Hot Stove: Pirates, Coonelly support cap
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Add the Pirates to the small -- but growing -- list of Major League Baseball teams publicly speaking in favor of a salary cap.
Team president Frank Coonelly, who worked a decade in commissioner Bud Selig's office before taking his current post two years ago, made clear that he would back Selig should the sport pursue a cap in its next labor negotiations in 2011.
"Having studied the issue for years while working at the commissioner's office, I continue to believe a salary cap is an economic system that works for a sports league as a whole, the individual clubs and, because of the growth it can promote for the league, the players," Coonelly said in an interview Friday. "As a result, yes, the Pirates would support an effort by the commissioner's office to secure a salary cap in collective bargaining."
Coonelly would not project whether such an attempt would be successful, though. Or even if it will be a goal. Baseball is the only one of the four major professional sports without a cap, and there are two dominant reasons: One, the owners never have united behind the cause. Two, the players' union, led by Donald Fehr, is powerful and vehemently opposed to salary restriction of any kind.
"Baseball's history in attempting to negotiate a cap is well known and, thus, I don't think it's productive to place odds on whether the commissioner's office will attempt to secure a cap in 2011 or beyond," Coonelly said. "While we would support such an effort, we will leave that decision to commissioner, and we will spend all our time and energy working to build an organization that will win championships under the current system."
In the past month, spurred partly by the economic crisis but largely by the New York Yankees' manic spending this offseason that included nine-figure commitments to Mark Teixeira and CC Sabathia, two team owners issued rare calls for a cap: The Milwaukee Brewers' Mark Attanasio was first in suggesting that baseball "may need to impose a salary cap to preserve competition." The Houston Astros' Drayton McLane followed with, "We would love to have a salary cap, but the union has been very resistant to that."
Coonelly stressed that, while the Pirates support a cap, they have no intention of blaming the current system for whatever ails them.
"As I have said repeatedly, I firmly believe the Pirates can compete and win under the current system," he said. "The combination of revenue sharing, the competitive-balance tax and the debt-service rule gives us the wherewithal to field teams that compete for championships. Certainly, we cannot afford to make mistakes that a team like the Yankees can afford to make, we cannot afford to commit $180 million to any one player, and we need to work harder and make smarter decisions than clubs with larger revenue streams. But all of this is a challenge that we relish. Nothing that has occurred this off-season has changed the competitive landscape or shaken our view that we can compete on that landscape."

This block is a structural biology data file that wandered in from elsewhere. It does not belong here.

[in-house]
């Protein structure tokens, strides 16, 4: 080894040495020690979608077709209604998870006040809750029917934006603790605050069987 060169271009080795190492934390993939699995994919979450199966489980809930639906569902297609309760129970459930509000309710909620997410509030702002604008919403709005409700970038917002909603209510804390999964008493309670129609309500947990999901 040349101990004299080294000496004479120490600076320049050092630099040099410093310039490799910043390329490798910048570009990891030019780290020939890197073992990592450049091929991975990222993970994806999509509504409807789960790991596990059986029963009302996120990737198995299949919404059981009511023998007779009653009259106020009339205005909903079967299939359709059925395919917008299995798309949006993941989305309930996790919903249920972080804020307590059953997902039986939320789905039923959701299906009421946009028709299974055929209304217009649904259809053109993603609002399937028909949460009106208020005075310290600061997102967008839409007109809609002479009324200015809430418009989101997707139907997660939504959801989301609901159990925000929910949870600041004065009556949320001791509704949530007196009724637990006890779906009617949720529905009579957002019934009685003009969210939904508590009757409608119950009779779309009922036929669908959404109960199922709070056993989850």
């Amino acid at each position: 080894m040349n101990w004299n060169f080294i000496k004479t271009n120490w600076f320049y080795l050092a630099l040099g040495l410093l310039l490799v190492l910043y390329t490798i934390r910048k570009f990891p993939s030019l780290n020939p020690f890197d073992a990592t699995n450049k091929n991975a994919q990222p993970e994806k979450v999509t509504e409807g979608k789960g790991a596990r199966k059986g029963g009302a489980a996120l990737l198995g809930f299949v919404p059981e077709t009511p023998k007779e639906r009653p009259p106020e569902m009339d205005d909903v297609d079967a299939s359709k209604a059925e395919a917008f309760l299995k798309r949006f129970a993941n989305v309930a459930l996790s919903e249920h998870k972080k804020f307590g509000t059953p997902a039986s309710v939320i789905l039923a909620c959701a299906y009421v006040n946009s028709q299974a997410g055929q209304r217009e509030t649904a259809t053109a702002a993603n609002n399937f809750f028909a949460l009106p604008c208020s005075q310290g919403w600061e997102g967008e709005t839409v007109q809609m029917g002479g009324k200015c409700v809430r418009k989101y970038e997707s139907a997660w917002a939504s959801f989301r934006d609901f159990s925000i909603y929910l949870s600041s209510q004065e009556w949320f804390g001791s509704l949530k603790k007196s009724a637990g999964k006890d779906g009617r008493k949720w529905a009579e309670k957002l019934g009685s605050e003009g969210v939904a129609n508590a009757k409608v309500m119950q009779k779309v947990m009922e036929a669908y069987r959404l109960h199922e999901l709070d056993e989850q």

Coonelly was asked how he felt about sharing a city in which the other two franchises tangibly benefit from -- and succeed within -- cap systems.
"I applaud the success of the Steelers and the Penguins," he replied. "I have been very impressed with the organizations they have built and their ability to make the difficult decisions necessary to sustain success. All NFL and NHL clubs operate under a cap system and, yet, most have not have the sustained success of the Steelers and the Penguins. The Steelers and Penguins have been successful because they have committed to winning plans, not because they operate in leagues that have salary caps."
Coonelly expressed hope that his franchise can buck its system.
"We are working extremely hard to return the Pirates to a championship organization because our fans deserve a team of which they can be proud. When we win under baseball's current economic system, our fans may have an even heightened level of pride in this Pittsburgh success story."
• The 11-day period for eligible players to file for salary arbitration begins tomorrow. All of the Pirates' players in that category -- center fielder Nate McLouth, first baseman Adam LaRoche and pitchers Paul Maholm, Zach Duke, John Grabow and Tyler Yates -- will file, as is universally the case.
• There has been no move to reignite talks aimed at a multiyear contract for McLouth, and none is expected. But it should not be ruled out, despite Coonelly's public pessimism last week, that the Maholm matter is not yet finished.
• Management heads into the spring with the stance that only Maholm has a job in the rotation. But be sure that Ian Snell, Ross Ohlendorf and Duke have a leg up. That would leave one spot for Tom Gorzelanny, Jeff Karstens or Phil Dumatrait. But that is for now. Much could change with spring performance and health.
• Robinzon Diaz, who will duel Jason Jaramillo to be backup catcher, finished a dismal Dominican winter with a .202 average, two extra-base hits and four RBIs in 99 at-bats.
• Only 40 days until pitchers and catchers report.